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How Adolescent Anxiety Is Different From What We Experience As Adults

adolescent anxiety

Despite the fact that teens so often look, and can act, like adults, it is easy to forget how deceiving looks can be. While teens may be fully mature in stature, they are neither physiologically nor psychologically mature. A popular description is repeated in mental health circles that teens are children trapped inside adult bodies. Because they are of course still growing, adolescent anxiety is fundamentally different from the anxiety we experience as adults.

The differences between adult and adolescent anxiety have much to do with how fast adolescents are changing, and the sequencing of their brain development.

To put it in computer terms, the adolescent years are when the brain undergoes a massive updating of its operating system, with the prefrontal cortex (PFC) being the last to fully come online. Due to the back-to-front sequencing of neural development, teens operate without the benefit of a fully functioning PFC well into the early stages of adulthood.

The PFC is the area of the brain responsible for the executive functioning of our brains, and includes:

  • Ability to balance short-term rewards with long-term goals
  • Impulse control and delaying gratification
  • Modulation of intense emotions
  • Shifting/adjusting behavior when situations change
  • Foreseeing and weighing possible consequences of behavior
  • Simultaneously considering multiple streams of information when faced with complex and challenging information
  • Inhibiting inappropriate behavior and initiating appropriate behavior
  • Forming strategies and planning
  • Organizing thoughts and problem solving
  • Focusing attention
  • Considering the future and making decisions

In other words, the part of the brain that has the capacity to name and label emotional experiences (insight, awareness, self-reflection), as well as make planful decisions about thoughts and behavior, is the lastpart of the brain to develop. And this is wellafterfull emotional sensitivity comes online.

One of the consequences of this developmental sequencing is that they may not have the words to describe their experience of adolescent anxiety.

Being unable to describe or talk about what they are experiencing can actually exacerbate adolescent anxiety, in that it reinforces the misconception that our feelings are out of our control.  When we feel out of control, or that something is happening to us, anxiety is commonly provoked and exacerbated, whereas the opposite is true as well. The more control we feel, the less anxiety we experience, according to science.

Understanding and labeling our experience is one of the fundamental differences between how we, as adults, experience anxiety and how teens do. It can also put teens at a disadvantage in dealing with their anxiety.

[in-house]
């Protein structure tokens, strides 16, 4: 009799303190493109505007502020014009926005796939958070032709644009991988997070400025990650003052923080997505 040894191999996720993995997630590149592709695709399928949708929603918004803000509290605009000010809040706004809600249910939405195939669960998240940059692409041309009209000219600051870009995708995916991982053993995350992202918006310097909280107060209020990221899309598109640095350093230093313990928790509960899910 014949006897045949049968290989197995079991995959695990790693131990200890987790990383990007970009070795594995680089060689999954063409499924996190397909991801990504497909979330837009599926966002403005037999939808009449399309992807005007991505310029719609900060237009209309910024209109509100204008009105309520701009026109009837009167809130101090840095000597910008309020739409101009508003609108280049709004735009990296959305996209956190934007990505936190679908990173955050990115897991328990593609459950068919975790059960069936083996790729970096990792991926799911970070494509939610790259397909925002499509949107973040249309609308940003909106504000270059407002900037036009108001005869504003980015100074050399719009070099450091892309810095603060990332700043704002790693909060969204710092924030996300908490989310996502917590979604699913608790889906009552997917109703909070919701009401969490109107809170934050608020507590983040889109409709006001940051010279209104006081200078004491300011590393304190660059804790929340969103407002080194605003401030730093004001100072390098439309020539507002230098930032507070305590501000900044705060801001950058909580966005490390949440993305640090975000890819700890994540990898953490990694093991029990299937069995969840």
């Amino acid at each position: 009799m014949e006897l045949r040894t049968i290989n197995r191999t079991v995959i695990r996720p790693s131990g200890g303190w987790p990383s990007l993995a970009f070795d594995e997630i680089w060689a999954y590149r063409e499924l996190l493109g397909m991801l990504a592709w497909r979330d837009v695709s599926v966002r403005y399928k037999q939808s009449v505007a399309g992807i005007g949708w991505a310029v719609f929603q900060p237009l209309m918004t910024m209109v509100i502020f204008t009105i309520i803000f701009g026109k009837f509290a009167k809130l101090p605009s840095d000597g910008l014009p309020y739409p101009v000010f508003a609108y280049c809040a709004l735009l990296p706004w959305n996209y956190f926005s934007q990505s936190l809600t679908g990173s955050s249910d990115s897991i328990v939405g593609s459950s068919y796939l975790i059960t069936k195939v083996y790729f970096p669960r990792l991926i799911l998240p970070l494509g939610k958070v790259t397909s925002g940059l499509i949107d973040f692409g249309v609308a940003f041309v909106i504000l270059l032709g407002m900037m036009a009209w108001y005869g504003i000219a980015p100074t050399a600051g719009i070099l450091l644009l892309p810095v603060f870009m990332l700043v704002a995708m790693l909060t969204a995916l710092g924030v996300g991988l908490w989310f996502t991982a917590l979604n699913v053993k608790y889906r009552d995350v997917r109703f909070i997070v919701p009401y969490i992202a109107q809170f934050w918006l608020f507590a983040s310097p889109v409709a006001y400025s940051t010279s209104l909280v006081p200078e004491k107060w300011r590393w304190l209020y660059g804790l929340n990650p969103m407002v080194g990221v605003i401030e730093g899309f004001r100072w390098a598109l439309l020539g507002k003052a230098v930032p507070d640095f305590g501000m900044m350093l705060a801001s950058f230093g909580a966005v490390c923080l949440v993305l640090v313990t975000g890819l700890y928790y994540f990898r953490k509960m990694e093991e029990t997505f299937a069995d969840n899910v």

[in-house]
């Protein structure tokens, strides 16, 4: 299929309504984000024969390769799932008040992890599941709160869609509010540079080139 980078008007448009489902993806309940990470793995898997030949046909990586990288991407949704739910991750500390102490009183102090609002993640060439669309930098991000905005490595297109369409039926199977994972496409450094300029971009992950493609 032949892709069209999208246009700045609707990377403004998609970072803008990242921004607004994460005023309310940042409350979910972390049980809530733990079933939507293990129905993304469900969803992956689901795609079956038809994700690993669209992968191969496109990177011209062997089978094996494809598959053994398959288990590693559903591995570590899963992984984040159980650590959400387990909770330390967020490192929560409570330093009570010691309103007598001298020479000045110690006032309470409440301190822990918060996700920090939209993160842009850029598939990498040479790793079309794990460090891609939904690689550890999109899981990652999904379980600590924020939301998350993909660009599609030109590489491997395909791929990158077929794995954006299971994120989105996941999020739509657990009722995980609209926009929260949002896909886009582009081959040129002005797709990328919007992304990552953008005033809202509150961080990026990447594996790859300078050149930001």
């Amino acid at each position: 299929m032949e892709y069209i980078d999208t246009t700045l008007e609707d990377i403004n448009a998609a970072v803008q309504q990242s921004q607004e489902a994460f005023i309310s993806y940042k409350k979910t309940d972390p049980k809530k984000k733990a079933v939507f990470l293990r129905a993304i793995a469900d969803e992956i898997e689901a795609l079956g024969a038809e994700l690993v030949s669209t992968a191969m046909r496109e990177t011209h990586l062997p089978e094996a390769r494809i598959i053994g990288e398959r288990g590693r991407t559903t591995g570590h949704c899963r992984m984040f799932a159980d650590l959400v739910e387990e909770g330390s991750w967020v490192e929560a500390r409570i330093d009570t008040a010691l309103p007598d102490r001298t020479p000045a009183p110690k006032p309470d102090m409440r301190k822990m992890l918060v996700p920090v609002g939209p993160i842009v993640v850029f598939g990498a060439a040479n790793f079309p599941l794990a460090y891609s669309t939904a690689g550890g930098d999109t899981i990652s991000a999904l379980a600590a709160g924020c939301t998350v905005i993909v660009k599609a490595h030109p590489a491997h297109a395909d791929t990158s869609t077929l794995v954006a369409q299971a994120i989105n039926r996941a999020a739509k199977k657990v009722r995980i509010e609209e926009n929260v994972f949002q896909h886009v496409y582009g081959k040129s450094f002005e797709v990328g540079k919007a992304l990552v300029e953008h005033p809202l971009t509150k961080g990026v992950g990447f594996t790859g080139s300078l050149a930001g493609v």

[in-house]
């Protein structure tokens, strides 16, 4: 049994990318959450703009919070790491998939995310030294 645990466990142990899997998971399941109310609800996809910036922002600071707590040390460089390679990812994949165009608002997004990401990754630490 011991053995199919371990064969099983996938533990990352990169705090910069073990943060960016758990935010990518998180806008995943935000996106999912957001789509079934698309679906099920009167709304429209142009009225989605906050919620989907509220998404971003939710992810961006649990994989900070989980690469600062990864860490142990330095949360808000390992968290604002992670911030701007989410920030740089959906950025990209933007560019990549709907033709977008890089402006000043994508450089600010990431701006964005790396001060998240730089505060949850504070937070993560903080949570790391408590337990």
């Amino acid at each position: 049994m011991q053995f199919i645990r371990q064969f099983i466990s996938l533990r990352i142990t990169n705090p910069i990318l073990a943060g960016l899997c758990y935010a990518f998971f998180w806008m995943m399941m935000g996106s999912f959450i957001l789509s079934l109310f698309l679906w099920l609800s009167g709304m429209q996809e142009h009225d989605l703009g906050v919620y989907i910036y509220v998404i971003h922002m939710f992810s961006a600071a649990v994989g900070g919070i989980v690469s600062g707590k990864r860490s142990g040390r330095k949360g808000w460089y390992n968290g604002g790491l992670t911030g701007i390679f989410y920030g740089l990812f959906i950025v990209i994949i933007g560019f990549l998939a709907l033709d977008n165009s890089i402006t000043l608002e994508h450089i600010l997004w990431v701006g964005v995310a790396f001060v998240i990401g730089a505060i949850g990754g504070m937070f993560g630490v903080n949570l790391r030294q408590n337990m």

That is because naming, talking and thinking about how to constructively use anxiety might be one of the most important ways to begin gaining control of it. Teens tend to struggle with this – sometimes a lot – because their PFC is still developing.

Another way the physiological changes teens are going through can cause their experience of anxiety to be different from that of adults is that teens need more sleep. In fact, the national sleep foundation calls sleep food for the brain and many teens simply do not get enough.

Even for adults, sufficient sleep is necessary to use anxiety positively. And a lack of it causes fatigue, confusion, tension, and total mood disturbance.

Like with sleep, teens can struggle with getting adequate nutrition as well. The lure of sugar, caffeine, processed foods, and even alcohol is irresistible to many teens (and many adults too).

The challenge with these types of foods is that they can wreak havoc on our blood sugar, arousal circuits, and metabolism; these in turn impact our brains and our ability to regulate our bodies and emotions. Our diets can powerfully influence anxiety regardless of age.

Unfortunately, eating healthily – especially for teens – is a whole lot easier said than done. It’s not always a nutritional or educational issue – many of us knowwhat we’re supposed to eat. It’s a behavioral one.

Former Cornell professor Brian Wansink has shown that much of our eating is preconscious, if not wholly unconscious. Even for adults with fully developed cognitive skills, exerting discipline over our food choices can be challenging.

The key to a healthy diet, especially for teens, might have more to do with their immediate environment than their emerging self-awareness and discipline.  As teens develop more independence and responsibility for their dietary choices, their access to “junk food” tends to increase as does their risk for poor nutrition and the increased anxiety that can go along with it.

The differences between adolescent anxiety and the anxiety we experience as adults can be best understood in light of their maturation process and developmental sequencing. With emotional sensitivity being “upgraded” before cognitive controls are, the adolescent experience of anxiety can be intense, disruptive, and at times fleeting. Much like the experience of everything at this stage of life, adolescent anxiety reflects the updating process the brain undergoes during this powerful stage of life.

 

Looking for more help in understanding adolescent anxiety? Check out my book Hack Your Anxiety full of ways to take control of anxiety from years in the trenches and the latest science, along with two chapters dedicated to support and parenting. Or post a comment here to continue the conversation. 

Photo by Griffin Wooldridge on Unsplash

Alicia H. Clark, PsyD

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